The BBC drama may reinforce negative views of Russia, says the novelist Vesna Goldsworthy
The much-hyped promise of James Norton — in his role as Alex Godman, McMafia’s English public school-educated baby oligarch — whispering sweet nothings in fluent Russian is enough to make a grown woman tremble at the knees. And I knew from Leviathan, one of my favourite Russian films, that Aleksey Serebryakov, who plays Godman’s retired mafia-boss father, can achieve more depth with his left eyebrow than most actors could with their entire bodies.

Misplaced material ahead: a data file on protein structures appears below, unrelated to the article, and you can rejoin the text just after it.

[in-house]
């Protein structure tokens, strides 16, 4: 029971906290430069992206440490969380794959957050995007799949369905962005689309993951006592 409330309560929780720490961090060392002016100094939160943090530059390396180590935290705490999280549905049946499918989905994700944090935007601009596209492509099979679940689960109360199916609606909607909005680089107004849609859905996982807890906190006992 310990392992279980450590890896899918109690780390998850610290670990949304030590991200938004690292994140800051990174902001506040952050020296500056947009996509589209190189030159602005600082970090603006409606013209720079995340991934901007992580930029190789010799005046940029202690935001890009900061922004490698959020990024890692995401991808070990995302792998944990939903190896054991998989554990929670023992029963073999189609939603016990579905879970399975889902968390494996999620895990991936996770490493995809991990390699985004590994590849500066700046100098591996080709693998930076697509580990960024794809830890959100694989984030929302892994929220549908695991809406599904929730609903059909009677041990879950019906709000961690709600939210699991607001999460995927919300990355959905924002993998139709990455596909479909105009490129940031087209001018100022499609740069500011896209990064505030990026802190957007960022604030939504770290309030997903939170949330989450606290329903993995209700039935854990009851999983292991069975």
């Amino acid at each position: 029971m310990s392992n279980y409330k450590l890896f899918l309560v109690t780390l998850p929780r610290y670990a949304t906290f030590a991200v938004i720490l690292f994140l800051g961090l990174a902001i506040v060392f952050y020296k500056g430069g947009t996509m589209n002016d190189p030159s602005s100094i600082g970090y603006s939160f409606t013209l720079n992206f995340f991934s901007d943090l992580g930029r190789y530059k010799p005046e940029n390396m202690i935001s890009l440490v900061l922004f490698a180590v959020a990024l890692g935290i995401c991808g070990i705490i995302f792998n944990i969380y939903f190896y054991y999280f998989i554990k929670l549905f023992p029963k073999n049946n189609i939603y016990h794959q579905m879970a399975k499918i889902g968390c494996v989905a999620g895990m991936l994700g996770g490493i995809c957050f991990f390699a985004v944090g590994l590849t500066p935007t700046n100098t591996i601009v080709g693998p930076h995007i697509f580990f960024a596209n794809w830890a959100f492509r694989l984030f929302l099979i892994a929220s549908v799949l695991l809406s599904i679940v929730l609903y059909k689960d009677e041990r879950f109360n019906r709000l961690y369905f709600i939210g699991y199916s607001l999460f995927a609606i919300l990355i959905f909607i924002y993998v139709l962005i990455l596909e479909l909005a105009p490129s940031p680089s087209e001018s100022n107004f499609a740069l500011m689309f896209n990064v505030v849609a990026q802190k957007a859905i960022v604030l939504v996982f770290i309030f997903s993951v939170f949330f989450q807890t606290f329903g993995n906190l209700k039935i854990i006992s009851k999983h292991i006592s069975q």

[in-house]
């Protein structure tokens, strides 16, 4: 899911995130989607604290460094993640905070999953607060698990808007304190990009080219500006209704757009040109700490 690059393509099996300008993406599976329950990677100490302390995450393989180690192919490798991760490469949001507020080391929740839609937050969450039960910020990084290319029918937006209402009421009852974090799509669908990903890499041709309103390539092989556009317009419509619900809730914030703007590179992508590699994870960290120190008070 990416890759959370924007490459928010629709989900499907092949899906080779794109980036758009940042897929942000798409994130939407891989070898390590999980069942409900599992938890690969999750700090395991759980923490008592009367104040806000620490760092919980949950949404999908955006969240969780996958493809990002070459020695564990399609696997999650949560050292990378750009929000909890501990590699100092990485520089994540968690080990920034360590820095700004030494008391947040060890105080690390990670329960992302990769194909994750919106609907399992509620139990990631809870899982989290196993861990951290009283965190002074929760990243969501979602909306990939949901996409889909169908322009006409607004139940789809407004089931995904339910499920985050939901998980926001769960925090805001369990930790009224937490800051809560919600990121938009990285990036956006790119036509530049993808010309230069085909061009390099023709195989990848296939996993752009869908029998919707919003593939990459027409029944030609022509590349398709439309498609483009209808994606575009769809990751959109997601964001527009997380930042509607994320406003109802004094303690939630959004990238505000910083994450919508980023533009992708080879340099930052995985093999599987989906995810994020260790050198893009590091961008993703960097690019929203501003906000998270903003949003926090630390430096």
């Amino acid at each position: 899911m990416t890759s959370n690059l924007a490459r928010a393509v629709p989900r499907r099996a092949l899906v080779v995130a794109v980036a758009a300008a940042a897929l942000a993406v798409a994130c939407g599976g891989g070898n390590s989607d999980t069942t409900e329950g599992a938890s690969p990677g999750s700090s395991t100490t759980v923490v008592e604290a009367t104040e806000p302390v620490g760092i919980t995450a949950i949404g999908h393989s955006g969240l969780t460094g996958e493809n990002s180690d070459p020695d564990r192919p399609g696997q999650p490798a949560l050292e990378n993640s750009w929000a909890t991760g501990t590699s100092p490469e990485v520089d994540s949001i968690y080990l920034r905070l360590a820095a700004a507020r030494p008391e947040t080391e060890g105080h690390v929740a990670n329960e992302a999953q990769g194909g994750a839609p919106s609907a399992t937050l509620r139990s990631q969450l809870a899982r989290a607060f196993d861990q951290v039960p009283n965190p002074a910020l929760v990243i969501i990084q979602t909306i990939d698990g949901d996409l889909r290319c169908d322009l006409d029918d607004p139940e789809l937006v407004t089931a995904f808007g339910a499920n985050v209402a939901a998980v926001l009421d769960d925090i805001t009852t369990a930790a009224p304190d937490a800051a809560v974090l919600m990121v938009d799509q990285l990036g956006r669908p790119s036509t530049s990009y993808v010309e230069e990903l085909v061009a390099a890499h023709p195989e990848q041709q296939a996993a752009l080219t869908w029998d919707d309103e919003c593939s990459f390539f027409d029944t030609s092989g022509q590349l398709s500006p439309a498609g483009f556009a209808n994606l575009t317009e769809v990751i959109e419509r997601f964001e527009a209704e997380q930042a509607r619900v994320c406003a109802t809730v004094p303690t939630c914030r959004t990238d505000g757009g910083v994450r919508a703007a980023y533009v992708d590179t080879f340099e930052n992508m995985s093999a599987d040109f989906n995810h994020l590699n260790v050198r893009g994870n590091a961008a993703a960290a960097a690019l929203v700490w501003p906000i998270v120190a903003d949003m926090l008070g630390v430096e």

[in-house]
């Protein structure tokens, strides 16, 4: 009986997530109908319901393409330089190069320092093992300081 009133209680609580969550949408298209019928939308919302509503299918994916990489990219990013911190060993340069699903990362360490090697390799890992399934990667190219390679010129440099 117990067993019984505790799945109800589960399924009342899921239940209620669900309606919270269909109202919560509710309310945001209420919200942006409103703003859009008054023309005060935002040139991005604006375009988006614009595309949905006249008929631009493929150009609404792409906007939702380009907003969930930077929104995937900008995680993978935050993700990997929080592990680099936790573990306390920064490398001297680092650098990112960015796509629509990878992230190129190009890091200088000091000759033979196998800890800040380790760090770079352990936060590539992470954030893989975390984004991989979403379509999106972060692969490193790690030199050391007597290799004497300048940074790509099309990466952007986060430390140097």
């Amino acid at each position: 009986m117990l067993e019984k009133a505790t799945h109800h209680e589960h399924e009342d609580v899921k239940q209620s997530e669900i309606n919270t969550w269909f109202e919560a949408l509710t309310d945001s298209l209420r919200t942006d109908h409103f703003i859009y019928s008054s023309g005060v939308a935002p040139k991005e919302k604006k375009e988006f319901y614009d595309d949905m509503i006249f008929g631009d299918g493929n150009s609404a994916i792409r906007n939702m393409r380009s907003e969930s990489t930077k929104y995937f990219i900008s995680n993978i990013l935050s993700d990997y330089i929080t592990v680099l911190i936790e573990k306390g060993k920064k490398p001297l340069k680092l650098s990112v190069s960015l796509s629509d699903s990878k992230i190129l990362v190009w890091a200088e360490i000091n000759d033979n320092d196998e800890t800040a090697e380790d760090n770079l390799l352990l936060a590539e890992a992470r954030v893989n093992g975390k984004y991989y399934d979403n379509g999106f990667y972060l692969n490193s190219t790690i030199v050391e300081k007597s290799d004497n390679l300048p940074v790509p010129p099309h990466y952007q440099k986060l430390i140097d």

Yet as I sat down in front of my TV with a cup of smoky Russian Caravan tea (as easy to obtain in London’s Russian shops as it is in Moscow) I felt increasing anxiety. The series is based on Misha Glenny’s penetrating study of global crime networks, so why are the…
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